"There's no doubt," said Mason about his top spring bait choice for Kentucky Lake crappie, "the only thing to do is to decide which color of Charlie Brewer Slider Grub to throw." Mason relies on Tennessee shad, June bug with a chartreuse tail, and chartreuse with multi-glitter colored Slider Grubs in the 2-inch version. They're good to cast around stakebeds along drops to catch a multitude of crappie. This is a lake where 2-pound crappie are expected.
Mason said the best area on the lake for quality fish is the Big Sandy River section of Kentucky Lake. It's always been noted for its number of quality fish. Eagle Creek is another good option for quality crappie.
Chickamauga Lake Tailwaters
Guide Richard Simms uses spinning tackle with light line in the form of 8-pound-test and 3/0 Eagle Claw Kahle hooks in the tailwaters below Chickamauga Lake. The hooks are rigged with Simms' favorite bait -- cut chicken. Yep, chicken.
The chicken tactic in the tailwaters is probably not on most cat men's lists of baits, but it sure isn't complicated. You maneuver the boat just below the churning water at the turbine and drift downstream until the current slows to a moderate level. Simms said you're basically making one long 100-yard cast and then cranking back up to do it all over again.
The catfish here thump the chicken offering like a smallmouth bass tagging a jig. Big cats plus heavy current and light tackle -- a perfect combo. Using the chicken drift method, Simms often boats big blues. On one trip I took with him, Simms hooked up with two hefty blue cats. The first tipped the scales at 19 pounds and was followed by an 18-pounder. On the last drift of the day, he quickly hooked up again and bore down on a bigger cat. Some 20 minutes or so later, we hoisted a 38-pound behemoth aboard.
West Tennessee Family
It's no secret that most of Tennessee's moving water and reservoirs lay east of the state capitol. When the TWRA decided to create a series of family fishing lakes in Middle and West Tennessee, they were onto a very good thing.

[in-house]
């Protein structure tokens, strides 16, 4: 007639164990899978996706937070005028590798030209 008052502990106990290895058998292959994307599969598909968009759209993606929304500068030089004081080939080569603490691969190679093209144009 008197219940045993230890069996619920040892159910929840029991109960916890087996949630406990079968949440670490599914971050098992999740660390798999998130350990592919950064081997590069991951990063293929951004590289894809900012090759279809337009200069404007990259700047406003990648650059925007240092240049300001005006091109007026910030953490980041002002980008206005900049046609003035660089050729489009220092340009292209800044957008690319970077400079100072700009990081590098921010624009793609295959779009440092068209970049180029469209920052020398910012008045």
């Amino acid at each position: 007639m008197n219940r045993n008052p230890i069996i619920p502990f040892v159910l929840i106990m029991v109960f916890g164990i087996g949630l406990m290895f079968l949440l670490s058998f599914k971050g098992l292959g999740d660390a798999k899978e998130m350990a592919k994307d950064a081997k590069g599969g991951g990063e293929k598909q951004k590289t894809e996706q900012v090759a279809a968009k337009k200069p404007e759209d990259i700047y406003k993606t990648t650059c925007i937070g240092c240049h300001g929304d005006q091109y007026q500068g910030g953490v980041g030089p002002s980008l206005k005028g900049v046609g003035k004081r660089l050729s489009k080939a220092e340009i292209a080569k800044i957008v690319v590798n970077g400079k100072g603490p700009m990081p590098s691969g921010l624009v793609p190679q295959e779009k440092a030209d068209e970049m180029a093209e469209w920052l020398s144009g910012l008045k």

There are now 18 Family Fishing Lakes, with 10 of the 18 lying in West Tennessee. The lakes, which are managed by the TWRA, are open year 'round for fishing and outdoor recreation. The agency said they are designed and regulated especially for family fishing.
The 10 lakes located in West Tennessee range from 87 acres to 560 acres in size. To find a wealth of information about TWRA Family Fishing Lakes.
In West Tennessee, Brown's Creek Lake is located in Henderson County. Here spinnerbaits are highly favored bass lures. Carroll Lake lies between McKenzie and Huntington. The largemouth bass fishing success here is found with plastic worms and Rat-L-Traps.
Garrett Lake is outside of Dresden in Weakley County where topwater baits, spinnerbaits, plastic worms and plastic lizards are noted bass baits. Glenn Springs Lake, located in Tipton County, is where crankbaits draw a lot of attention from largemouth bass. Lake Graham is in Madison County near Jackson and offers good topwater fishing for largemouths.
Dale Hollow Lake
Nighttime Smallmouth Bass
After-dark fishing is always special, but when it's accompanied by a smallmouth bass coming out of a grassbed to hammer a jig or spinnerbait, it's unforgettable. That's Dale Hollow at night.
Dale's crawfish population spawns in the rocks with every full moon. On a bright moon, fish rocky points and bluffs. During the dark of the moon, you'll find smallies over grassbeds.
You'll find the majority of rocky points and bluffs on the lower half of the lake and most of the grassbeds from the midsection up. Early on, key nighttime depths are 5 to 15 feet. As things heat up later in July, concentrate on the 12- to 24-foot depth ranges.
Early in the month, work structure with spinnerbaits and jigs. In late June, stick with 1/8-ounce jigs but quickly switch to 1/4-ounce baits as the bass ease deeper in July. On nights with bright moons, throw lighter colored lures like jigs in green and orange. Dark nights require employing darker colored lures, such as blacks and blues.
Expect to catch as many as 12 bass per night -- sometimes more, sometimes less. In that mix of 12 or so fish, most nights you can expect to boat a couple of 4-pounders. Just like with winter fishing, the occasional 5- or 6-pounder will show up.
People travel to Gatlinburg for many reasons ranging from the cool mountain air to the scenic overlooks. Few of them arrive knowing of the great trout fishing both within the city's boundaries and just outside the city limits.
Gatlinburg should be proud of its very active stocking and breeding program that requires a special licensing permit. The "Catch-and-Release" program is in effect from Dec. 1 through March 31 every year. Possession of any trout is prohibited. Fishing in Gatlinburg is permitted with single hook only and with no more than one hand-held rod.